Currently, Fathers Uplift consists of a team of around 30 employees that help not just dads in prisons but dads who may be divorced, having financial difficulties or who simply don’t know how to be a father because they didn’t have a role model in their own life. To date, the organization is nearing 3,000 fathers helped and overseeing a new institute that trains social workers and psychologists to help fathers, particularly fathers of color.





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Black Nurse Launches Next Billion-Dollar Tech Startup, “Nursesbnb”

Black Nurse Launches Next Billion-Dollar Tech Startup, “Nursesbnb”


Nursesbnb allows people to house healthcare workers who need special accommodations because of their odd work schedules, according to webuyblack.com.  This new innovative platform was created by Keisha Manning, who is a nurse, after realizing there was a need for housing for traveling nurses.

There is a significant nursing shortage in the United States. According to the US Bureau of Labor Statistics, 1.1 million new registered nurses will be needed by 2022 to prevent the shortage. Travel nursing has emerged as a response to that shortage, today there are an estimated 25,000 travel nurses in the U.S. alone. Travel nurses usually take short-term assignments at hospitals, ranging from a few weeks to a full year.  A typical shift for a traveling nurse might be from 7 PM to 7 AM. Hotels and Airbnb hosts simply can’t accommodate such schedules because they generally cater to tourists.

Manning recalls an experience she had with another nurse who was recruited for an assignment at the hospital she was working for in 2019. The new nurse began his shift that night without knowing where he would go at the end of his shift, at 7 a.m. He called several hotels in the surrounding area and checked with several Airbnb hosts. Keisha saw him the next night and asked where he stayed after he finished his shift. His answer was shocking; he said he was forced to sleep in his car. Hotels weren’t willing to adjust their check-in or check-out times and after a 12-hour shift, he had no other option. Manning recognized there was a real issue but also an opportunity and thus Nursesbnb was born.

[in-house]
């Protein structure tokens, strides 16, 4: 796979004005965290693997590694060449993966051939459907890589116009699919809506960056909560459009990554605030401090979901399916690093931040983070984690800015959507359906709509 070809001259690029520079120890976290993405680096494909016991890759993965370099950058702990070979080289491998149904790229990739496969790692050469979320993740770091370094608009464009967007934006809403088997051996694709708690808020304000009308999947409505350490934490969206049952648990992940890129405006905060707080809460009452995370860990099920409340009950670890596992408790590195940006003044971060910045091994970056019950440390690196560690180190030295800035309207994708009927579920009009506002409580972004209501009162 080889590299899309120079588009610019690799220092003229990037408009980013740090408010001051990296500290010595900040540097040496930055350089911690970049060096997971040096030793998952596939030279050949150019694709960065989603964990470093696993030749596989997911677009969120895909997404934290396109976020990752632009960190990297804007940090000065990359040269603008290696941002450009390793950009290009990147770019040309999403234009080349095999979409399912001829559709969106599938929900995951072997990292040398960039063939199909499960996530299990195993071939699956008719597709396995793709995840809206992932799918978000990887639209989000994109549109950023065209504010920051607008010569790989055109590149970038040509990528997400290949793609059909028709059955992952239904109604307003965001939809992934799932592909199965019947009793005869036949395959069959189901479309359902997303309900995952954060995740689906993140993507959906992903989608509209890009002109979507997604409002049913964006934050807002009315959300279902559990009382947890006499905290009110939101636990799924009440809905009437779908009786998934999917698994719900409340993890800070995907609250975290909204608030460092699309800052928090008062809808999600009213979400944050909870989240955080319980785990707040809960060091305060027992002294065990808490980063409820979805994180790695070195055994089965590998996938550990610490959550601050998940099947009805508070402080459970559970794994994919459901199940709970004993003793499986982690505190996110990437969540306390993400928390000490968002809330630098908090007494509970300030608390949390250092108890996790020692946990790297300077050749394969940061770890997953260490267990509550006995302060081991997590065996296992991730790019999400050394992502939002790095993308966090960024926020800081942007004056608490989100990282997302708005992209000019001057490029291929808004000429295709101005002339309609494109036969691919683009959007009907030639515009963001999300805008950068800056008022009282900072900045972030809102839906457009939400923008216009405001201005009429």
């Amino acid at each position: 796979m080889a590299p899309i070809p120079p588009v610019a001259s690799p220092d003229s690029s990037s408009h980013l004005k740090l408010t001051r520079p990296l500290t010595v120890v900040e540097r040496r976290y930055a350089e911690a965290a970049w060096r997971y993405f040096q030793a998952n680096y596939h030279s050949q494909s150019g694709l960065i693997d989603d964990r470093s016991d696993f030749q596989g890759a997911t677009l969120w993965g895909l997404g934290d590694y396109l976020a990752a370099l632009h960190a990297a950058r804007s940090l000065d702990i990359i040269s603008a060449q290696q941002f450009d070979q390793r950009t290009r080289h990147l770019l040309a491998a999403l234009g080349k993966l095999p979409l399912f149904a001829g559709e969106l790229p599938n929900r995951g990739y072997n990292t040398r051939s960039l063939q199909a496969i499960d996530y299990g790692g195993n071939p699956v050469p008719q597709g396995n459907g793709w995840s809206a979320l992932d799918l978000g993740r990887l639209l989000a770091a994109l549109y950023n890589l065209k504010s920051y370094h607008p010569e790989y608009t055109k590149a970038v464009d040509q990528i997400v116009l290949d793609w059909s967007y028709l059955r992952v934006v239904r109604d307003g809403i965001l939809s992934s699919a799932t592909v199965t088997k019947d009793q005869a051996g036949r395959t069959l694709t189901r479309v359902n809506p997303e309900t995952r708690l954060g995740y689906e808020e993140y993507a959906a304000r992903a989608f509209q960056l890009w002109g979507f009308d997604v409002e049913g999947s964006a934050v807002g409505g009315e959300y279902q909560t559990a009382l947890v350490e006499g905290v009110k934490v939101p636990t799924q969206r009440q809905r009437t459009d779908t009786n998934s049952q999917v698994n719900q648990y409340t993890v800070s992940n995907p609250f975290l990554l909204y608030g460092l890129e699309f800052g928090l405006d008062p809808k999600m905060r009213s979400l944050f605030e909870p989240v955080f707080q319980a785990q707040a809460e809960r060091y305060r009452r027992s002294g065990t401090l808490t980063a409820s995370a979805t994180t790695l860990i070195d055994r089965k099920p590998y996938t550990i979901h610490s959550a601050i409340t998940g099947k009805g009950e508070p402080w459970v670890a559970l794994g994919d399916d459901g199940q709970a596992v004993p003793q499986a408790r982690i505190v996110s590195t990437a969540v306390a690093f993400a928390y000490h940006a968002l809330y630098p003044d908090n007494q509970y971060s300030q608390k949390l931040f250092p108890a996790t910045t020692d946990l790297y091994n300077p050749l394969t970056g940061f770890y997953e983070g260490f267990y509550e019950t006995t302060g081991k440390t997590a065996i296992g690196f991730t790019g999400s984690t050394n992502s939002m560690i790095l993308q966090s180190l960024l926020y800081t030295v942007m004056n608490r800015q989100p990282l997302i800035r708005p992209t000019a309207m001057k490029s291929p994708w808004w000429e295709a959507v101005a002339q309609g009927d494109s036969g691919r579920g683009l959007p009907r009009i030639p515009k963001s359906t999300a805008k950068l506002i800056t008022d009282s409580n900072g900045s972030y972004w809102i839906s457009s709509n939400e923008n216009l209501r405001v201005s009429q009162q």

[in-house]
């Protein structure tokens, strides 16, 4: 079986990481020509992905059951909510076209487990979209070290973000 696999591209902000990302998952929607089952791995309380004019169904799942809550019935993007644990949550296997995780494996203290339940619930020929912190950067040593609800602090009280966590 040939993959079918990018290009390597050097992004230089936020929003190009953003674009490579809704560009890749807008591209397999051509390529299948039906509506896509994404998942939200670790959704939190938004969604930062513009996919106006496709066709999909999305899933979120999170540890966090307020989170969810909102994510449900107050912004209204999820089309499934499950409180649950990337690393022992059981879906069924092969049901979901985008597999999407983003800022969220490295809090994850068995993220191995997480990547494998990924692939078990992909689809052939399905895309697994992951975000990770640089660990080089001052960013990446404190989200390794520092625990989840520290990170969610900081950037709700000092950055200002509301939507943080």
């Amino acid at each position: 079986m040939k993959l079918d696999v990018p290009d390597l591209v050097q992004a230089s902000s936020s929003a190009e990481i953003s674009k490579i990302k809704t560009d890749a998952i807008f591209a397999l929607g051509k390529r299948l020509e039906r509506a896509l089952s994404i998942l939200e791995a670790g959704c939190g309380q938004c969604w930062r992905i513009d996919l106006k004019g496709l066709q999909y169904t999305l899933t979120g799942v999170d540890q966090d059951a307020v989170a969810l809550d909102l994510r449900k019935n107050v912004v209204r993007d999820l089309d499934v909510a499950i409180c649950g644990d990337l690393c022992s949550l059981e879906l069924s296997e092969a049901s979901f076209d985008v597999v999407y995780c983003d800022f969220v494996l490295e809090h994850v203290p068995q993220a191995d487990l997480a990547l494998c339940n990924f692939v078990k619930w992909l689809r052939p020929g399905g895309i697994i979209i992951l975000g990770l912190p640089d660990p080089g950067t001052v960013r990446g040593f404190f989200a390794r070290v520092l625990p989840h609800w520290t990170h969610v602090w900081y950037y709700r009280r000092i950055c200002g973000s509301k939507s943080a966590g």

With the urgent need for a place to stay for traveling nurses and hospitals being everywhere, Nursesbnb can become the next billion-dollar tech startup, much like the Airbnb business. Airbnb, which is now valued well into the billions, has helped homeowners across the globe become mini-hoteliers, allowing guests to stay overnight in an extra room or take over their home for a set period of time. To date, the company has helped book more than 160 million guests for its more than three million listings in 190 countries. According to Priceonomics, hosts on Airbnb are earning more than anyone else in the gig economy and are raking in an average of $924 a month.

 






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Ava Duvernay Receives Death Threats From Bernie Supporters

Ava Duvernay Receives Death Threats From Bernie Supporters


Ava Duvernay may be one of the most celebrated faces in Hollywood but, over the weekend, the Selma director found herself in hot water with some overly-passionate Bernie Sanders supporters on Twitter who had an issue with her recent critique of the Democratic candidate. The senator is coming off fresh from a triumphant victory at the Nevada caucuses, the second one of the primary season and first nominating contest on the West Coast.

On Friday, February 21, the Vermont senator tweeted out a warning to his opponents stating, “I’ve got news for the Republican establishment. I’ve got news for the Democratic establishment. They can’t stop us.” While his supporters were delighted over his recent win, the Oscar-nominated director wasn’t impressed and had her own rebuttal for the senator.

The Twitterverse went into a frenzy with numerous Bernie supporters condemning Duvernay over her tweet. Some even going as far as to say that her elite status allows her to take her stance. One of Bernie’s biggest platforms is providing medicare for all which would allow full health coverage for lower-income workers.

Eventually, Duvernay caught wind of the commotion and decided to log off the social network but not before posting screenshots of death threats from enraged Bernie supporters. “Bernie supporters terrroizing my mentions while I’m off enjoying my Saturday.” she posted.





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WNBA Commissioner Says Kobe Bryant Was Only Player to See Her Since She Got the Job

WNBA Commissioner Says Kobe Bryant Was Only Player to See Her Since She Got the Job


Before his tragic untimely death, Kobe Bryant was the only NBA player to reach out to the new WNBA commissioner, according to Yahoo Finance.